The Premier is using this clause yet again to meddle in elections, and this instance is a power grab to help secure the upcoming election. His first use of this clause is still before the Supreme Court after he meddled in the 2018 municipal election and slashed City Council in half. This Premier will do anything to keep control by limiting free speech and silencing his critics, including our essential frontline workers. This is unacceptable. We all must show Ford that we won’t tolerate this attack on our democracy at the ballot box during the provincial election next June. 

The past few weeks have been very heavy for our communities, but I need to take a moment to acknowledge the rise in homophobic hate crimes against the 2SLGBTQ+ communities including an assault of a young person coming back from Hanlan’s Point. Hate is unacceptable at any time and when we are confronted by it, we each need to stand up against it. 

As we dismantle hate in our society, there is some good news for the 2SLGBTQ+ community. A federal judge has rejected that Health Canada has no role in barring gay men from donating blood. This is a huge step for the community, and opens the door for the Canadian Human Rights Tribunal to hear the discrimination complaint. While this human rights complaint will still take years, the federal government can take action sooner to end this discriminatory ban. It is time to take action for equality.

Thank you for your resilience, it is an honour to represent you.


What’s In Today’s EBlast?

Remembering Those We’ve Lost: Mothers of Peace Vigil

Last week, I joined Mothers of Peace in Regent Park for a vigil in remembrance of the 215 Indigenous children found in a mass grave in Kamloops, British Columbia as well as the violent attack against a Muslim family in London, Ontario. These tragedies have left lasting marks on us, and I stand in solidarity with our Indigenous and Muslim communities as we grieve these losses. 

When I think about the murder of an innocent family in London because of anti-Muslim hate and Islamaphobia, I am angered and broken. Islamophobia has no place in our society, and we each must do the work of speaking out against racism. When we stand with our communities, we can begin to heal.

A picture from the Mothers of Peace VigilA picture from the Mothers of Peace Vigil

While we cannot undo the history of residential schools in Canada, we can adopt the recommendations in the Truth and Reconciliation report. Part of honouring the truth of the history of colonial Canada is acknowledging the generational trauma of residential schools. We must continue the search for missing children, and never repeat the mistakes of our past. As we continue to search each residential school, it is important that we honour each and every child. It is difficult but necessary work to look at the truth of our collective actions. Only then will we truly be able to start reconciliation.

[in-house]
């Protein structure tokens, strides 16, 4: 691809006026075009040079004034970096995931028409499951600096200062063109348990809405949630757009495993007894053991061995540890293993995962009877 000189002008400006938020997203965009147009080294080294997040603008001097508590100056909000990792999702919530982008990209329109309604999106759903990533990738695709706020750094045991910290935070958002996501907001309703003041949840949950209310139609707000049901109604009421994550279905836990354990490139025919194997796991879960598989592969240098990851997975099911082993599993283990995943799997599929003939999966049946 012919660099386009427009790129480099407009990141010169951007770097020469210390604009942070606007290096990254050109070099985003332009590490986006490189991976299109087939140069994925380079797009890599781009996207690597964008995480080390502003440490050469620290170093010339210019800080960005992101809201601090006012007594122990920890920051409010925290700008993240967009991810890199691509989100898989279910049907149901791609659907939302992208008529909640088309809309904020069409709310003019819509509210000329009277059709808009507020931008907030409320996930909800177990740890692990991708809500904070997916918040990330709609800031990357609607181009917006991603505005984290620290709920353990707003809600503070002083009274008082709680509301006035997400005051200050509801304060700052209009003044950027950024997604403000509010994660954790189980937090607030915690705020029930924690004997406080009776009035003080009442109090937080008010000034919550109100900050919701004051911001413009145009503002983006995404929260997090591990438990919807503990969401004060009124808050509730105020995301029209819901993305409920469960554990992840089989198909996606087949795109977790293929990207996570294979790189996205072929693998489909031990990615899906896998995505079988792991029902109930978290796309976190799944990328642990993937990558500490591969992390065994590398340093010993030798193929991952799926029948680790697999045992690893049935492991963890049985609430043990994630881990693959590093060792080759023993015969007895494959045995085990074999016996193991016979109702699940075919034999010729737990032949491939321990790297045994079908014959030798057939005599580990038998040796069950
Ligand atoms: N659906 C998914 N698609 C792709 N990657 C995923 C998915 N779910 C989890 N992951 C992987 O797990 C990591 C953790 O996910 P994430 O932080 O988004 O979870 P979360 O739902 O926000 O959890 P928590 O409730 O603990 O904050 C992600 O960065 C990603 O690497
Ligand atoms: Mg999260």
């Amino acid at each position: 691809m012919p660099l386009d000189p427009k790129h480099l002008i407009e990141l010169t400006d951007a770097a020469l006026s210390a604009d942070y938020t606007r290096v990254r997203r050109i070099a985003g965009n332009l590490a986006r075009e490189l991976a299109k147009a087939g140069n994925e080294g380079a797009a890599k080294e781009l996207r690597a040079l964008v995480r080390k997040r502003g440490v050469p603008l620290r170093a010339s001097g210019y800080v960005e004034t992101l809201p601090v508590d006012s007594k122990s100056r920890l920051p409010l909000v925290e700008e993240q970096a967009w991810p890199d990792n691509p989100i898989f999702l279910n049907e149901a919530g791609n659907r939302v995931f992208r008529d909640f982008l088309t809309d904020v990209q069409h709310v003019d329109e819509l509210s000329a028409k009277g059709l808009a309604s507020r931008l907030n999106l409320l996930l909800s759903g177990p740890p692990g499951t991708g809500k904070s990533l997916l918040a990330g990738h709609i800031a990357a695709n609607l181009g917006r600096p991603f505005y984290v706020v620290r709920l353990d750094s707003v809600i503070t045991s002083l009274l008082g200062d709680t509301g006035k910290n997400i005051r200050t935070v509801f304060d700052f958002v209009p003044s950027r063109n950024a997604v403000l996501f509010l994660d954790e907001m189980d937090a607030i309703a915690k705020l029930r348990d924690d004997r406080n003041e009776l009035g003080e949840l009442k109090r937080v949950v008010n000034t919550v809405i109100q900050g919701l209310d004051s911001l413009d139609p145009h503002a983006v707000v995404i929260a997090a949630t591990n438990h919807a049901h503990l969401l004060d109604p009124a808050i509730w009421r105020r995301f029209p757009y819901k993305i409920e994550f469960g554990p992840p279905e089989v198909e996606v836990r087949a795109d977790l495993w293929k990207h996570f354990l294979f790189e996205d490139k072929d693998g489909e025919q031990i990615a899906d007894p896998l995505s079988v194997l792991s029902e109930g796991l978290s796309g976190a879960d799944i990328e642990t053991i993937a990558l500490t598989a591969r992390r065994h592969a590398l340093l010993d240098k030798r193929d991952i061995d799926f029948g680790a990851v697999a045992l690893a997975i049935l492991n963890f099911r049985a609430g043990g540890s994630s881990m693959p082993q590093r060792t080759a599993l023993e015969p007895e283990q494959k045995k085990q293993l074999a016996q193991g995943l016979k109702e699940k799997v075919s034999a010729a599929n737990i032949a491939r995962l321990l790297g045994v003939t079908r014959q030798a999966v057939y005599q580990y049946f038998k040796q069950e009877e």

Thank you to Mothers of Peace for hosting this beautiful vigil and honouring those we’ve lost.

The Met Farmer’s Market is now Open!

MET Farmer's Market is now open promotional graphicMet Farmer's Market is now open promotional graphic

The Met Farmers' Market will be taking place every Sunday in the vibrant parklands surrounding the Metropolitan United Church at Queen St. E. and Church St. in downtown Toronto. 

An initiative by Metropolitan United Church and supported by Greenbelt Markets, Met is looking beyond a conventional farmers' market and pursuing a "food-hub"-style market that focuses on contributing to an accessible community food space, working with local service providers and engaging other neighbourhood food support programs. Learn more about the Farmer’s Market here.

Beginning June 13, the Farmer’s Market is running every Sunday from 10 a.m. to 2 p.m. at the Metropolitan United Church, 56 Queen Street East (corner of Church Street and Queen Street). The site is accessible by streetcar and minutes away from Queen subway station. You may also choose to follow them on Facebook or Instagram!

Market Lane Park Improvements 

Map of Market Lane park parametersMap of Market Lane park parameters 

The City of Toronto’s Parks, Forestry and Recreation division invites you to learn more about the improvements coming to Market Lane Park in the St. Lawrence Market neighbourhood. City staff are hosting two virtual workshops that will include a brief presentation, followed by an interactive discussion on the park vision. Your feedback will help staff understand how the park is currently used, community priorities as well as possible features and park amenities. 

To join by phone, call: 647-374-4685

Workshop #1 ID: 811 17576 3381; Passcode: 296983

Workshop #2 ID: 841 9528 0113; Passcode: 615560

I would also encourage you to complete the survey which opens June 29, 2021, and closes Friday, July 16, 2021.       

You can find more information on this project, and all other updates, posted on the project webpage.

For more information, or if you require accessibility accommodations, please contact Senior Project Coordinator Nancy Chater at 416-338-5237 or by emailing [email protected].

St Lawrence Centre of the Arts Has a Beautiful Mural!